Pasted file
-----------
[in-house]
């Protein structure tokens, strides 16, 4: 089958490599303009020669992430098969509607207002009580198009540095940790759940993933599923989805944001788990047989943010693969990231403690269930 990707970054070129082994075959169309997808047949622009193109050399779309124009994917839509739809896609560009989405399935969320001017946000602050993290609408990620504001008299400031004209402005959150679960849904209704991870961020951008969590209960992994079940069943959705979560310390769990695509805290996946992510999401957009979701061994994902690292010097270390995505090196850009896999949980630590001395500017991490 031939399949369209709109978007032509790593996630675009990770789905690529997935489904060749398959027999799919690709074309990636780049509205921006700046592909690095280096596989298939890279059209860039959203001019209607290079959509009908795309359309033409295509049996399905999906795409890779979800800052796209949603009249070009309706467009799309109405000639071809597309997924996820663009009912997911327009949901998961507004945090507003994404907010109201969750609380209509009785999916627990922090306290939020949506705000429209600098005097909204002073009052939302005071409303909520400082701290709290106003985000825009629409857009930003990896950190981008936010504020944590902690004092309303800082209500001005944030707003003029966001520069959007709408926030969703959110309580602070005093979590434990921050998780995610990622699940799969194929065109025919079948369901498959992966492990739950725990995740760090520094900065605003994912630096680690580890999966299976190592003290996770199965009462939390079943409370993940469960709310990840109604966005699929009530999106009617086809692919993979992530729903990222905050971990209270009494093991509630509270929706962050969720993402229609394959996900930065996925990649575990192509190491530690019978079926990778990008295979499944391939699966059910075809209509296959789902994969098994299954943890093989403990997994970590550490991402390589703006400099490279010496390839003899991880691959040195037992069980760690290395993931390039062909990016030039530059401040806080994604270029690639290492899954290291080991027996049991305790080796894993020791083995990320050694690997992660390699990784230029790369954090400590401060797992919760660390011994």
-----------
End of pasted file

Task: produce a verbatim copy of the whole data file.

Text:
[in-house]
């Protein structure tokens, strides 16, 4: 089958490599303009020669992430098969509607207002009580198009540095940790759940993933599923989805944001788990047989943010693969990231403690269930 990707970054070129082994075959169309997808047949622009193109050399779309124009994917839509739809896609560009989405399935969320001017946000602050993290609408990620504001008299400031004209402005959150679960849904209704991870961020951008969590209960992994079940069943959705979560310390769990695509805290996946992510999401957009979701061994994902690292010097270390995505090196850009896999949980630590001395500017991490 031939399949369209709109978007032509790593996630675009990770789905690529997935489904060749398959027999799919690709074309990636780049509205921006700046592909690095280096596989298939890279059209860039959203001019209607290079959509009908795309359309033409295509049996399905999906795409890779979800800052796209949603009249070009309706467009799309109405000639071809597309997924996820663009009912997911327009949901998961507004945090507003994404907010109201969750609380209509009785999916627990922090306290939020949506705000429209600098005097909204002073009052939302005071409303909520400082701290709290106003985000825009629409857009930003990896950190981008936010504020944590902690004092309303800082209500001005944030707003003029966001520069959007709408926030969703959110309580602070005093979590434990921050998780995610990622699940799969194929065109025919079948369901498959992966492990739950725990995740760090520094900065605003994912630096680690580890999966299976190592003290996770199965009462939390079943409370993940469960709310990840109604966005699929009530999106009617086809692919993979992530729903990222905050971990209270009494093991509630509270929706962050969720993402229609394959996900930065996925990649575990192509190491530690019978079926990778990008295979499944391939699966059910075809209509296959789902994969098994299954943890093989403990997994970590550490991402390589703006400099490279010496390839003899991880691959040195037992069980760690290395993931390039062909990016030039530059401040806080994604270029690639290492899954290291080991027996049991305790080796894993020791083995990320050694690997992660390699990784230029790369954090400590401060797992919760660390011994």